Cleveland Browns fans have waited 3 1/2 years for this day.
Today the Baltimore Ravens will make their first visit to Cleveland since the franchise moved from there in February 1996. And the 73,200 orange-and-brown clad fans who will fill Cleveland Browns Stadium are not likely to give a warm welcome to the team that abandoned them.
The fans won't get the chance to vent their pent-up frustrations personally at Art Modell, who owned the Browns for 35 years. He plans to watch the game from Baltimore. Instead, the fans will be left to direct their vitriol toward the Ravens, particularly Coach Brian Billick.
Even before this week, Billick was reviled in Cleveland. He had been a candidate to coach the Browns, but club officials broke off negotiations after he refused to cancel an interview with Modell for the Ravens' job. Then, on Monday, Billick said: "I know darn well we are not going to get a call in Cleveland, no way, no shape, no how. The league would really like to see Cleveland beat us." He also joked about renting the Popemobile, used to shield the pontiff from possible harm, to protect him on the sideline from the fans.
Browns President and CEO Carmen Policy took offense, saying Billick impugned the integrity of the league and its officiating. He also called for the NFL to investigate the matter.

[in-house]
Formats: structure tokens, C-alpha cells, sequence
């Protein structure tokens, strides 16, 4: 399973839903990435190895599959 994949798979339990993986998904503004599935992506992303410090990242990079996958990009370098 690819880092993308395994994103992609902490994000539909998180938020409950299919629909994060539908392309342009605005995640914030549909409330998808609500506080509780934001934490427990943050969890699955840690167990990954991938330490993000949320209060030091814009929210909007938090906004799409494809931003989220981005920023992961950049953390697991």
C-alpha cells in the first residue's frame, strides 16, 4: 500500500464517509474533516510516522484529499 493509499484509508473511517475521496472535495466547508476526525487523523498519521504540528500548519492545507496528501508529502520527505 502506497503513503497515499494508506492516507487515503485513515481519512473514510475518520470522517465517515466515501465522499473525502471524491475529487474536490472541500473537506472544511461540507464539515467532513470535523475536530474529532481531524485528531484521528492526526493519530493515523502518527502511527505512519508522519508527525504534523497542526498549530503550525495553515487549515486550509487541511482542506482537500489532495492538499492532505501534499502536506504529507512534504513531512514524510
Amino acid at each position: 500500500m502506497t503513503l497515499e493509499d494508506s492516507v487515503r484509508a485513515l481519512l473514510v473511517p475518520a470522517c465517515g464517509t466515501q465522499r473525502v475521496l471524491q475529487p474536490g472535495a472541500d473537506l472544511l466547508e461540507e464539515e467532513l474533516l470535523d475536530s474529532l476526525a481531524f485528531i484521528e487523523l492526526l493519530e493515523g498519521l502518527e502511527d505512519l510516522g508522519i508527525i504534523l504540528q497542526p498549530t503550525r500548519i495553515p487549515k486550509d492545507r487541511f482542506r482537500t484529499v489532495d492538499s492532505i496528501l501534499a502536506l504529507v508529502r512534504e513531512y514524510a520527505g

George Young, the league's senior vice president of football operations, faxed a letter to Billick asking for an explanation. The NFL is reviewing his response.
Billick later tried to apologize, saying he was only expressing his concern about the game's emotional aspect and how that would affect the game and the safety of those involved.
"It's going to be a very volatile situation that carries with it a number of things that [the Browns are] going to have to take care of, but I know they will do the typical professional job that they do," Billick said. "I was trying to compliment Carmen Policy and [director of football operations] Dwight Clark. I know the professional manner that they do their job--taking every possible measure to make sure that the game goes off smoothly. They want their organization, our organization, the league, the city of Cleveland, to come off well."
Browns fans are unlikely to be forgiving. Although hand-made signs are prohibited in Cleveland Browns Stadium, the fans likely will find a way to make their feelings known to Billick (and to Modell, for that matter).
Cleveland (1-7) is one of the two teams Baltimore (2-5) has beaten this season. The Ravens defeated the Browns, 17-10, at PSINet Stadium on Sept. 26. Baltimore's starting quarterback at the time, Stoney Case, rushed for two touchdowns and running back Errict Rhett rushed for 113 yards on 22 carries.
Case has been replaced by Tony Banks, who made his first start of the season last week against the Buffalo Bills. Banks, Baltimore's third starting quarterback this season, was unimpressive in his debut. He completed 13 of 34 passes for 129 yards. He also threw an interception, then lost a fumble that led to the Bills' winning touchdown.
The Browns are coming off their first win. They got it against the New Orleans Saints when rookie quarterback Tim Couch threw a last-second desperation pass that was deflected in the end zone before rookie wide receiver Kevin Johnson hauled it in for a 21-16 victory.
The Ravens' biggest challenge today will be to play well early and take the crowd out of the game as much as possible.
"I imagine if we jump on them pretty quick, there won't be much noise," Banks said.